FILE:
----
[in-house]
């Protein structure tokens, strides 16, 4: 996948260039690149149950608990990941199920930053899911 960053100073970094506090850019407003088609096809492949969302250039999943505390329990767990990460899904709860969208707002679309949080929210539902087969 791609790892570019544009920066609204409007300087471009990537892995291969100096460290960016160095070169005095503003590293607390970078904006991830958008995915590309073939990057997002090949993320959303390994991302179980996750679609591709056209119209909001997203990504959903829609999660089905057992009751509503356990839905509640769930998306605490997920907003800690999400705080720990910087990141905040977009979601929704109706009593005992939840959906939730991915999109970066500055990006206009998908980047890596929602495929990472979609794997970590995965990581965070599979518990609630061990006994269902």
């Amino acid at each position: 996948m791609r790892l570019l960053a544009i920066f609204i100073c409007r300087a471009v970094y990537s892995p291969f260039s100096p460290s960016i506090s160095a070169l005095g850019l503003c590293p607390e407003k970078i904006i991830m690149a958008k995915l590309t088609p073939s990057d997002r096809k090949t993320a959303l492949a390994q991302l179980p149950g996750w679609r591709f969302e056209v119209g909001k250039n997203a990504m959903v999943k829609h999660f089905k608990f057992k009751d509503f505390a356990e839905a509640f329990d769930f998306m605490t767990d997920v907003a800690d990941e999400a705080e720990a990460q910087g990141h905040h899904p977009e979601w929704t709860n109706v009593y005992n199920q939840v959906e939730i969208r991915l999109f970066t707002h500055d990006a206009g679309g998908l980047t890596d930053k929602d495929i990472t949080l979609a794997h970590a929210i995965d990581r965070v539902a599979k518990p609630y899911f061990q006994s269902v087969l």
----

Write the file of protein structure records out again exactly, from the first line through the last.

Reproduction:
[in-house]
């Protein structure tokens, strides 16, 4: 996948260039690149149950608990990941199920930053899911 960053100073970094506090850019407003088609096809492949969302250039999943505390329990767990990460899904709860969208707002679309949080929210539902087969 791609790892570019544009920066609204409007300087471009990537892995291969100096460290960016160095070169005095503003590293607390970078904006991830958008995915590309073939990057997002090949993320959303390994991302179980996750679609591709056209119209909001997203990504959903829609999660089905057992009751509503356990839905509640769930998306605490997920907003800690999400705080720990910087990141905040977009979601929704109706009593005992939840959906939730991915999109970066500055990006206009998908980047890596929602495929990472979609794997970590995965990581965070599979518990609630061990006994269902």
């Amino acid at each position: 996948m791609r790892l570019l960053a544009i920066f609204i100073c409007r300087a471009v970094y990537s892995p291969f260039s100096p460290s960016i506090s160095a070169l005095g850019l503003c590293p607390e407003k970078i904006i991830m690149a958008k995915l590309t088609p073939s990057d997002r096809k090949t993320a959303l492949a390994q991302l179980p149950g996750w679609r591709f969302e056209v119209g909001k250039n997203a990504m959903v999943k829609h999660f089905k608990f057992k009751d509503f505390a356990e839905a509640f329990d769930f998306m605490t767990d997920v907003a800690d990941e999400a705080e720990a990460q910087g990141h905040h899904p977009e979601w929704t709860n109706v009593y005992n199920q939840v959906e939730i969208r991915l999109f970066t707002h500055d990006a206009g679309g998908l980047t890596d930053k929602d495929i990472t949080l979609a794997h970590a929210i995965d990581r965070v539902a599979k518990p609630y899911f061990q006994s269902v087969l």